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Richard III brought to life by cutting-edge printing

Printing has always been able to keep up with modern demands, though it has proved to have a practical application in uncovering the past – specifically, the bones of one of Britain’s long-lost kings.

The world-leading expertise in 3D printing found at Loughborough has been utilised by the University of Leicester to analyse and recreate the remains of King Richard III, building a replica of his skeleton for scientists to map the way he looked when he was alive.

International headlines were made this week when it was revealed that a skeleton found under a car park in the city last year was indeed Richard III, whose disappearance was a mystery to archaeologists and historians alike for hundreds of years.

After the King was defeated at the Battle of Bosworth in 1485, his body was stripped and taken to Leicester and he was buried in the church of the Franciscan Friary, though this was lost.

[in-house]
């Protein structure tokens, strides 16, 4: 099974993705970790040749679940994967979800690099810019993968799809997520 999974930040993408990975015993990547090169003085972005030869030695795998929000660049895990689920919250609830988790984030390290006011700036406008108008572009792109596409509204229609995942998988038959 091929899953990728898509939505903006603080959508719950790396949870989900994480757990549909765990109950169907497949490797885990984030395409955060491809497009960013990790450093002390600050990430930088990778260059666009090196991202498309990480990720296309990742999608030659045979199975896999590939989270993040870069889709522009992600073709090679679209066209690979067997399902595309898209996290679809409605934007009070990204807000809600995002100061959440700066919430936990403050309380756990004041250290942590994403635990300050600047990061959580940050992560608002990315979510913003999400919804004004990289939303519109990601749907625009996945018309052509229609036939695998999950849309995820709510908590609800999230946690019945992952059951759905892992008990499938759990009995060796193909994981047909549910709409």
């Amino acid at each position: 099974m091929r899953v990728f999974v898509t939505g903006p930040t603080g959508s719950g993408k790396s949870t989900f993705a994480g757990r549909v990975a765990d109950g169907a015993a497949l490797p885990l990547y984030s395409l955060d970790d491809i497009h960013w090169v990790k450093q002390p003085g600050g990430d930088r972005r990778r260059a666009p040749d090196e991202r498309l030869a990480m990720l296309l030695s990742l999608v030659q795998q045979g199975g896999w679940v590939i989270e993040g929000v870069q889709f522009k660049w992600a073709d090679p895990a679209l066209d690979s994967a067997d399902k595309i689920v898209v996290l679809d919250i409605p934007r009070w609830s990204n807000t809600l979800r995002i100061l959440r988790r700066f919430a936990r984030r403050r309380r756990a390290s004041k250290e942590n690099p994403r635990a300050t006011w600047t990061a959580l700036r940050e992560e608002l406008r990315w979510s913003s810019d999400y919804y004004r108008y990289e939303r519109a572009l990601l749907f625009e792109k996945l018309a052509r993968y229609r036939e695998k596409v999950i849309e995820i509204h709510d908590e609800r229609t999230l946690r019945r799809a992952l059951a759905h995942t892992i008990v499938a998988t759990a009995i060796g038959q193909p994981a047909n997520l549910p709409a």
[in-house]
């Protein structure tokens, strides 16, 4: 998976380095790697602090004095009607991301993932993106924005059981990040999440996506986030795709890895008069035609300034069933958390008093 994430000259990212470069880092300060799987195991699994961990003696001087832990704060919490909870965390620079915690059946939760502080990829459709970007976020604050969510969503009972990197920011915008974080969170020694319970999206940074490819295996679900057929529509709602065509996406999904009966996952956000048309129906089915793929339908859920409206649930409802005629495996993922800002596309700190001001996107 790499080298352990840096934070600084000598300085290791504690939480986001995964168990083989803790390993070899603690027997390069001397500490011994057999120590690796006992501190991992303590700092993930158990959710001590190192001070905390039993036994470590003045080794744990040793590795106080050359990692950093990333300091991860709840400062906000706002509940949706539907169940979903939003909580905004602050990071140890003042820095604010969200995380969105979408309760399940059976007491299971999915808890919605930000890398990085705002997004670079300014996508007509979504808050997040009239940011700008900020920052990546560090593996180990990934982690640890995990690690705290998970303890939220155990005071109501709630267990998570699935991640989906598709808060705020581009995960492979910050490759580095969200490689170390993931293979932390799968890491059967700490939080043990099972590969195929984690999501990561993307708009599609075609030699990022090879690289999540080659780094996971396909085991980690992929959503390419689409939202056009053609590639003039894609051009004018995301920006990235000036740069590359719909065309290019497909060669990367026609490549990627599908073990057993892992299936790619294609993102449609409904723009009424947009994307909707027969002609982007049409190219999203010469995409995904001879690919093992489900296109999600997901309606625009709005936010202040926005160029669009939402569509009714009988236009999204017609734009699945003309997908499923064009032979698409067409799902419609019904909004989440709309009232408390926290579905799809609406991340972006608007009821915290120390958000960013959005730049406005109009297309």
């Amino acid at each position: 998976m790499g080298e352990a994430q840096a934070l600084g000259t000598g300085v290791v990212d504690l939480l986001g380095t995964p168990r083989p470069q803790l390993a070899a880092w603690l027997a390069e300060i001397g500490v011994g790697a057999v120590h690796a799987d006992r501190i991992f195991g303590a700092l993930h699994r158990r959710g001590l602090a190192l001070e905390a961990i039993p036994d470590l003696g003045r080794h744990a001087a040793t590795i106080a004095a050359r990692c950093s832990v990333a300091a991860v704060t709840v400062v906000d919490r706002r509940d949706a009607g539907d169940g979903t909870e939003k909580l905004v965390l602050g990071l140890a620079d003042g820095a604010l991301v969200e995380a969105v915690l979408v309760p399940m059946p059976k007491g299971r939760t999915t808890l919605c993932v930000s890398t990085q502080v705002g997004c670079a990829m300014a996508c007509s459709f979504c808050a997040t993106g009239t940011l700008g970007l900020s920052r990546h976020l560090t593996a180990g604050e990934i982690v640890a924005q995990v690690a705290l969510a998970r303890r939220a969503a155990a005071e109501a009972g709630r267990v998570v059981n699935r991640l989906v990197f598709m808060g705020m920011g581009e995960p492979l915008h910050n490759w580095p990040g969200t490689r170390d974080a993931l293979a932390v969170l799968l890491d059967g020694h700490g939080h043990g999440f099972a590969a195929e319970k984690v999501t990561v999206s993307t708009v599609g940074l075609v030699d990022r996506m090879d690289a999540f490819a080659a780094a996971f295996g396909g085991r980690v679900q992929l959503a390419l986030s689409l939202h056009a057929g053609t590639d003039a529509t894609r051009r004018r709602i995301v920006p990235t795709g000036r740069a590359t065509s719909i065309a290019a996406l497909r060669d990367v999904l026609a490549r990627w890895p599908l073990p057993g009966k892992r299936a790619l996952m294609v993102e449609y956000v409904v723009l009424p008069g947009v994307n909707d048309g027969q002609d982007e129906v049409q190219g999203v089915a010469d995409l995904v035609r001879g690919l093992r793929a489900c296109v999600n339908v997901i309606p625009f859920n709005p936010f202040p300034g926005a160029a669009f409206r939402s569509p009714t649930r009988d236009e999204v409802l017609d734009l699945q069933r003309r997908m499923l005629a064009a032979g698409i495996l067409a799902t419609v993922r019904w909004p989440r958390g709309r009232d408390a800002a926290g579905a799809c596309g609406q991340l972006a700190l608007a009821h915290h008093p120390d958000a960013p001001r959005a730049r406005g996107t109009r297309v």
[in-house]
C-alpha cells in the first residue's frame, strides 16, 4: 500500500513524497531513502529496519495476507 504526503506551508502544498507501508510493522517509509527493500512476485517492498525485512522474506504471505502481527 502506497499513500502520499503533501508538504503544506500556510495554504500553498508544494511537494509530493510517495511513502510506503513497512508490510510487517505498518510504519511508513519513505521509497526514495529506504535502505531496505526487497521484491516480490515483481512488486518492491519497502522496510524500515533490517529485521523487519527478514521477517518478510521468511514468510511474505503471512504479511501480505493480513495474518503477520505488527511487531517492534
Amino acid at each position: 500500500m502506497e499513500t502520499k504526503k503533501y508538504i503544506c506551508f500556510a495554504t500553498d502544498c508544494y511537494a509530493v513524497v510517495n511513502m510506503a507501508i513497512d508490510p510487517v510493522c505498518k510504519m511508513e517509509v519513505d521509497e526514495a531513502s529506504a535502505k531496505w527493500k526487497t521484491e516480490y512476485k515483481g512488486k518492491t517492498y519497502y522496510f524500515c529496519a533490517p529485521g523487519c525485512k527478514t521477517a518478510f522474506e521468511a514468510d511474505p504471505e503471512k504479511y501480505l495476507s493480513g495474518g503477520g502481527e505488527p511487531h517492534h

However, experts from Loughborough’s School of Mechanical and Manufacturing Engineering made the replica of the king’s skeleton with the latest 3D printing techniques. Professor Russell Harris, head of the manufacturing research group at the institution, was extremely pleased with the results.

He told the Loughborough Echo: “Our 3D printing and additive manufacturing activities span a great number of disciplines but this was an exceptionally rewarding case to be involved in. Working with Leicester on this incredible discovery has been a privilege, and it is great that two neighbouring universities have been able to share expertise to create a lasting legacy to Richard III.”

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